How shell stringing grew to become an important part of Tasmanian Aboriginal culture again

The Leo Kelly Blacktown Arts Centre is currently hosting the uniquely Tasmanian Aboriginal cultural practice of making rare and delicate shell necklaces in an exhibition called kanalaritja: An Unbroken String.

It originated from many years of workshops co-ordinated by the Tasmanian Museum and Art Gallery in which women in the Community who had not had shell stringing passed down through their families were guided through the processes of collecting, cleaning and stringing.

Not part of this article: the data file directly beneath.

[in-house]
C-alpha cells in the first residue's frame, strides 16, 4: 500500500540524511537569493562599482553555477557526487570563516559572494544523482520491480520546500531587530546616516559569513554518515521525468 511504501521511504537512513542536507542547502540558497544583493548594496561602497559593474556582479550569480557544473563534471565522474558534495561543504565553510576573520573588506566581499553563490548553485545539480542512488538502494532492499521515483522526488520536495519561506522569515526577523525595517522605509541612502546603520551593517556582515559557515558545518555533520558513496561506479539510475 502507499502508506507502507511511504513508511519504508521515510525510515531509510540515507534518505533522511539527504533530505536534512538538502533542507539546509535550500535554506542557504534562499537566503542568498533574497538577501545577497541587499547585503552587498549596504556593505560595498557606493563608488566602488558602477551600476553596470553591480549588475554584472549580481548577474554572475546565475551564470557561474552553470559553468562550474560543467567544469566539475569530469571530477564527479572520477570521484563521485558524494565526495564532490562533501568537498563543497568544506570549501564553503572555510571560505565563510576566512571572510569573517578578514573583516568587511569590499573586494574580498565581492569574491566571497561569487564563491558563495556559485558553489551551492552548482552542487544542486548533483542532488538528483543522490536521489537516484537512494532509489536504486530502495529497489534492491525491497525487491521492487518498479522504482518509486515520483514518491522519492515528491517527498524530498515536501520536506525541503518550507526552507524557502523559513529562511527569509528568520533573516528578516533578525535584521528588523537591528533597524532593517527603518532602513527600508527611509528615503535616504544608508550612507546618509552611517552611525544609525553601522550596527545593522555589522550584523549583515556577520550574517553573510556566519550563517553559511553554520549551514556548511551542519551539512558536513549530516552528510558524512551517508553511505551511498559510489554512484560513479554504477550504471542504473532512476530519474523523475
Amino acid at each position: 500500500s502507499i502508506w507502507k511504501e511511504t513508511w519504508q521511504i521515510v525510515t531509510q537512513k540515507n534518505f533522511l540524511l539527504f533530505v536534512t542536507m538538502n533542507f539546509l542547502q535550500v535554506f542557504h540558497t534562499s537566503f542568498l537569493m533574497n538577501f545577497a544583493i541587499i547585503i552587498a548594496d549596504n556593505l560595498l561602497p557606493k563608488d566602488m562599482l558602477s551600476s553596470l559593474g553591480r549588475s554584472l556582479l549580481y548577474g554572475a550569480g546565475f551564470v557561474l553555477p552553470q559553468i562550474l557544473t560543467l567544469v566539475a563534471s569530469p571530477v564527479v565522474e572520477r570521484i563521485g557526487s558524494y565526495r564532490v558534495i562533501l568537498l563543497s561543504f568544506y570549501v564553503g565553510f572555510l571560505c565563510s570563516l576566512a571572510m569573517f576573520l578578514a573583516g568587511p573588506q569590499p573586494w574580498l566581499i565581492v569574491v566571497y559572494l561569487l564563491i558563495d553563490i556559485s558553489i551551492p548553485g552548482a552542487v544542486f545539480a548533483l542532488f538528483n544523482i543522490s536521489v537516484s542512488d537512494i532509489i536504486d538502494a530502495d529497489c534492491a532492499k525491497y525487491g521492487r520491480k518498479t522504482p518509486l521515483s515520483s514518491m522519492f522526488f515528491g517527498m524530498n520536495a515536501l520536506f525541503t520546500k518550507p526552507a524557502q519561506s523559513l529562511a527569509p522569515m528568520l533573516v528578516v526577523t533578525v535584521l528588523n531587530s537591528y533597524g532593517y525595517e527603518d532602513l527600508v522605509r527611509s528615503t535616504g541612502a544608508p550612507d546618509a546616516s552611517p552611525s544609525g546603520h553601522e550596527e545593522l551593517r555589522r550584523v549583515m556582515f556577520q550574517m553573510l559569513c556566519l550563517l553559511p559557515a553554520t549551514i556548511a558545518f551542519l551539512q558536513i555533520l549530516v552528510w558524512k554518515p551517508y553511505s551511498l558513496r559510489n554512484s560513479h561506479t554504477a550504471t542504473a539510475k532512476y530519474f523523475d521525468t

Pakana women and curators of the touring exhibition Liz Trew & Zoe Rimmer spoke with CAAMA’s Philippe Perez about the exhibition and talking about the importance of shell stringing to Tasmanian Aboriginal communities.

Photo credit: Lucia Rossi